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Daniel Thwaites | Bolt nailed it

Published:Sunday | August 28, 2016 | 12:00 AM

It seems as if Bolt really nailed it! I'm talking, of course, about his anthropological insight into our culture.

Because in the wake of all this unnecessary excitement about a little hit-and-run accident in Rio, the Telegraph newspaper here in London resurrected an interview where he explains that in Jamaica, particularly regarding amorous matters, we don't observe English "respectability":

"If you're famous, you need to have a family - that's what they need to sell in Britain, I don't know why. It's respectability. But I'm not English! I'm Jamaican! We have a totally different culture ... . Jamaican culture is different, when you look at women and men having more than one ... . It's different."

It seems to me that this is an accurate report from the trenches. He's nailed it well and proper.

I was introduced to this whole drama of our ambassador's mission to the students in Brazil upon deplaning in London earlier this week. I quickly gathered from the British press that Bolt had headed out on the town to celebrate his 30th birthday and his superb victories.

Anyway, one can imagine the enormous relief Bolt would have been feeling. Years of hard work are paying off with more Olympic gold. What do they expect from him?




Truthfully, regarding Bolt's travails and temptations, the British newspapers have been reporting extensively and relentlessly. They seem to have contracted an especially acute case of Boltmania.

Anyway, having achieved the triple triple on the track, evidence has been posted all over London of him going for the triple in the nightclub with three delectable brunettes, and, later, being caught in incriminating Brazilian selfies and stories about him going for the next logically appropriate triple up into the wee small hours of the morning.

Naturally, like pretty much every other Jamaican, I'm partial about how this whole situation is resolved. Here's the problem: In this otherwise unserious issue, fundamental matters of consequence have arisen.

The Evening Standard began the onslaught with pictures of Usain, grinning happily, in bed with the booming 20-year-old South American. Good so far. But then the story grew depressing. Specifically, it went on to say that Jady had made her way back to Bolt's lodgings and shared a night that was only "normal".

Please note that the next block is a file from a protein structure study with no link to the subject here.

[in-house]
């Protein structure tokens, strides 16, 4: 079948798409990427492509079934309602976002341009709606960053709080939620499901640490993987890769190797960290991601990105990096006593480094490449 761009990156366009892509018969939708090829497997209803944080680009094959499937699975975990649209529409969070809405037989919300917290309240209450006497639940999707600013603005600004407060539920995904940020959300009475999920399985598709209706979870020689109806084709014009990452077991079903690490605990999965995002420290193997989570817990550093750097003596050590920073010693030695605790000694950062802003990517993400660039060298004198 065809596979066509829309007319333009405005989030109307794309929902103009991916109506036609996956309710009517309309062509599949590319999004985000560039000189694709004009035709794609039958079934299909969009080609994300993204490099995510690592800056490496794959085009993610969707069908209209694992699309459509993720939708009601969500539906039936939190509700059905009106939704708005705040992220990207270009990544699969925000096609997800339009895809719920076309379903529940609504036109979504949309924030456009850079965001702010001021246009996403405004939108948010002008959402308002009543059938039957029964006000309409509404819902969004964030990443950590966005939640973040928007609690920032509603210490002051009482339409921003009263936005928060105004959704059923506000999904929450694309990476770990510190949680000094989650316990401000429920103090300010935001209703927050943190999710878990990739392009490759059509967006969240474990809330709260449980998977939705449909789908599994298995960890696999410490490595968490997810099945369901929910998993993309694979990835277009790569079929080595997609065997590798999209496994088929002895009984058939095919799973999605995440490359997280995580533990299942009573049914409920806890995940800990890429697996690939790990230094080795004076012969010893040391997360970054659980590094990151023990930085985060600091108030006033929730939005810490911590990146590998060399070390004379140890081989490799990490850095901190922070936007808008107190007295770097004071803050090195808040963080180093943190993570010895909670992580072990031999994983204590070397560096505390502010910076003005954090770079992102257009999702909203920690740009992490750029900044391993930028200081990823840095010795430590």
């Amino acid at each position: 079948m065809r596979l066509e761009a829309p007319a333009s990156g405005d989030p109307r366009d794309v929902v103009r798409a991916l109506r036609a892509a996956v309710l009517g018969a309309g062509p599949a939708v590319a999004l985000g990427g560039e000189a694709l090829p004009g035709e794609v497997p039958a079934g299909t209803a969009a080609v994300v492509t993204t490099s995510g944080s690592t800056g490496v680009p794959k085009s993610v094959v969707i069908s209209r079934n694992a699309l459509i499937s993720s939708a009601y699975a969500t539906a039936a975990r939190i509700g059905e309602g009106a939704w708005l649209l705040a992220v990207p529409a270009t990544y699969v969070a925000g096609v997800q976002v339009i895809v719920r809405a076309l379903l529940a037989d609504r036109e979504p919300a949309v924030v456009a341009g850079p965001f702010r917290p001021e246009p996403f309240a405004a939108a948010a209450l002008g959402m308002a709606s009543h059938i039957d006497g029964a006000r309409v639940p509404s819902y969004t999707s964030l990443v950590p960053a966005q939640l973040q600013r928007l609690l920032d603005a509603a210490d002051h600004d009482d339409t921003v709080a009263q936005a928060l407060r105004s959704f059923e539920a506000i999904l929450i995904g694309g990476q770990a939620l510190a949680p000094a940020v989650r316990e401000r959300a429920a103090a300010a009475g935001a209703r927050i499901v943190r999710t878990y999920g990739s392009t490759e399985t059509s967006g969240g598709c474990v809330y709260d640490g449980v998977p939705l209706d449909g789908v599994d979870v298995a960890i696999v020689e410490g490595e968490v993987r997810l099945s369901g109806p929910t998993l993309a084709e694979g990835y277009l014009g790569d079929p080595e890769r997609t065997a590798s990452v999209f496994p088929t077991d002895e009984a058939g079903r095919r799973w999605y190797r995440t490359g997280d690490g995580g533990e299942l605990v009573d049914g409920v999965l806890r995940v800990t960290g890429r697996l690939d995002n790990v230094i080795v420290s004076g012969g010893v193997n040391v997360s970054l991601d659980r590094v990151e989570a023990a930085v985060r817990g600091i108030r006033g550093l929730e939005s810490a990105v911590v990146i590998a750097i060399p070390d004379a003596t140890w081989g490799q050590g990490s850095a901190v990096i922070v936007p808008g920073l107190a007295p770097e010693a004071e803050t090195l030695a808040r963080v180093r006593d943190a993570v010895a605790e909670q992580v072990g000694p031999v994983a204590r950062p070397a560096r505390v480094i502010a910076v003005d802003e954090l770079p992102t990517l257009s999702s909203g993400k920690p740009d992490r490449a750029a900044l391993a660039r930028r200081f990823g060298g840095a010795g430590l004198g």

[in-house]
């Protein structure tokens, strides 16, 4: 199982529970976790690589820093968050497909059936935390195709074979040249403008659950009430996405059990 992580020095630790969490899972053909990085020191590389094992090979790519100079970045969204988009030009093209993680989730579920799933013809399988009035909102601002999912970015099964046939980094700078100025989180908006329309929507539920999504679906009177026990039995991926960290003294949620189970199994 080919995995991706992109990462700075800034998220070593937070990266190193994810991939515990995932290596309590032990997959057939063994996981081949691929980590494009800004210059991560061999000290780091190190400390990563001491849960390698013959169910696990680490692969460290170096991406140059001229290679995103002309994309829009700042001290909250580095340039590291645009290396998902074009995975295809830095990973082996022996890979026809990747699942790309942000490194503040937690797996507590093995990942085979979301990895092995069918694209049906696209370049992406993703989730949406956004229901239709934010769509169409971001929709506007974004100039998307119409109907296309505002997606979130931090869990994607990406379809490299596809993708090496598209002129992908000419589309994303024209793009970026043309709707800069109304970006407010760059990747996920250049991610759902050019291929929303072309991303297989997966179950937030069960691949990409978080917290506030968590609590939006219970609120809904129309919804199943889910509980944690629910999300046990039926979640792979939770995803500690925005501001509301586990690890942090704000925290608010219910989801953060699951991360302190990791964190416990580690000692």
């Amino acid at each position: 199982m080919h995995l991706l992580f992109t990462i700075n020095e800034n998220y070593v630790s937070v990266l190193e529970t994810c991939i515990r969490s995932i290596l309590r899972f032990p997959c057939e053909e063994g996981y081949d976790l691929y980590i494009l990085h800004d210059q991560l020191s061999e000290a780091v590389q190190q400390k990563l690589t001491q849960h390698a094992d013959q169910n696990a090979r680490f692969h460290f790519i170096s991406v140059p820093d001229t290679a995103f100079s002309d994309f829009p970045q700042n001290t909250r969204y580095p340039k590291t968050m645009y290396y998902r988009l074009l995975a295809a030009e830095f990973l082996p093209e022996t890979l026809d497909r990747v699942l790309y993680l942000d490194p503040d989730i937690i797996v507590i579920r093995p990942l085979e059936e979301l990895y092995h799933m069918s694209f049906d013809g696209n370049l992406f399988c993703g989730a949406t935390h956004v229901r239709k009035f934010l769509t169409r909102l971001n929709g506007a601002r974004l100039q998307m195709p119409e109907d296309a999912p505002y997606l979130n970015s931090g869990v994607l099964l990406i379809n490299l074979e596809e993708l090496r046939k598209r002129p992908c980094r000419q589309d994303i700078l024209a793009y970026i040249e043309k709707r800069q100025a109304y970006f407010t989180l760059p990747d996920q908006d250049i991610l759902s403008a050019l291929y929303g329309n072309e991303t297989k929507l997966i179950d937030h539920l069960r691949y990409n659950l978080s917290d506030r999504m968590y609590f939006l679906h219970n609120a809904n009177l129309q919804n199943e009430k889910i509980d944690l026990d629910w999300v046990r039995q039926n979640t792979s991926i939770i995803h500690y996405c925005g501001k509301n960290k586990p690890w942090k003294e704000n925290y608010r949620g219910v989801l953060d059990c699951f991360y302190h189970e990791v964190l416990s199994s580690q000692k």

See what I'm saying? That's not right. What a feisty gyal! Because if she wants to class up Usain as 'normal', what does that mean for the rest of us ordinary mortals? No, sah!

I was enraged. This infamy could not go unanswered, especially as the situation was spiralling out of control. During a little visit to the Tower of London, the tour guide Beefeater asked, "Where are you from?" and I meekly replied, "The Caribbean," looking down at my flip-flops.

By then, Jady Duarte was feeding the media piranhas with continuous twittering, supposedly to apologise to Bolt's girlfriend:

"I'm sorry for everything ... Nothing special happens between @usainbolt and me."

"Nothing special"? Well!

Then another Daily Mail article appeared, containing a quote from Usain's sister that bears repeating:

"I don't think anything happened between him and the Brazilian girl... I'm looking at the pictures and it doesn't look like he was doing anything with her."

Of course, that reflection by the loving sister will be a long-term take-away from this whole episode. It goes beyond Shaggy's "it wasn't me" and crosses into territory I thought reserved for my Trinidadian friend who explained to his distraught wife that he was naked in bed with her best friend because he had 'fall dung' when drying off after a shower.

But Jady Duarte continued with the insults:

"It was not a big deal. It was normal. I would rather not talk about it... like I said, it was normal".

By Wednesday, however, things had begun to improve. The Daily Mail's story now was that Bolt had flirted seriously with a bevy of women at the nightclub, then retreated to his casa and gone for the double. All this was spelled out in great detail.




Jady Duarte even went so far as to assess Bolt's running-kit as "normal". On a more positive note, though, Duarte's rating of the overall experience had improved: Bolt had run each marathon in about one hour.

Of course, from my perspective, the major issue was settled and all is right again with the world. Despite the alarming initial news reports it turns out Usain did remember this wasn't a sprint.

Disturbingly, there was a sharp edge to some of the British press reports that I didn't appreciate. One report mentioned the desperate circumstances of Jady Duarte, her abandonment as a child, her upbringing in a Brazilian favela, her having dropped out of high school, and her impoverished situation as a mother of two children at 20.

Anyway, Duarte, the girl from the slum, says she was given 100 euros to make her way home. That's not exactly minimum wage, but if you allow a few hours for preparation, some club time, actual work time, and time for travel, it's not generous either.

As you might imagine, this is all too much information, and if one were to meditate upon it too long, it's likely to cause a fair deal of moral conflict in all but the complete savage. But we needn't detain ourselves with that sort of thing, although, mind you, had it been Lochte in this smash and dash scenario, the relationship's power-imbalance might cause us all to, I believe the expression is, 'stop in our tracks'.

- Daniel Thwaites is an attorney-at-law. Email feedback to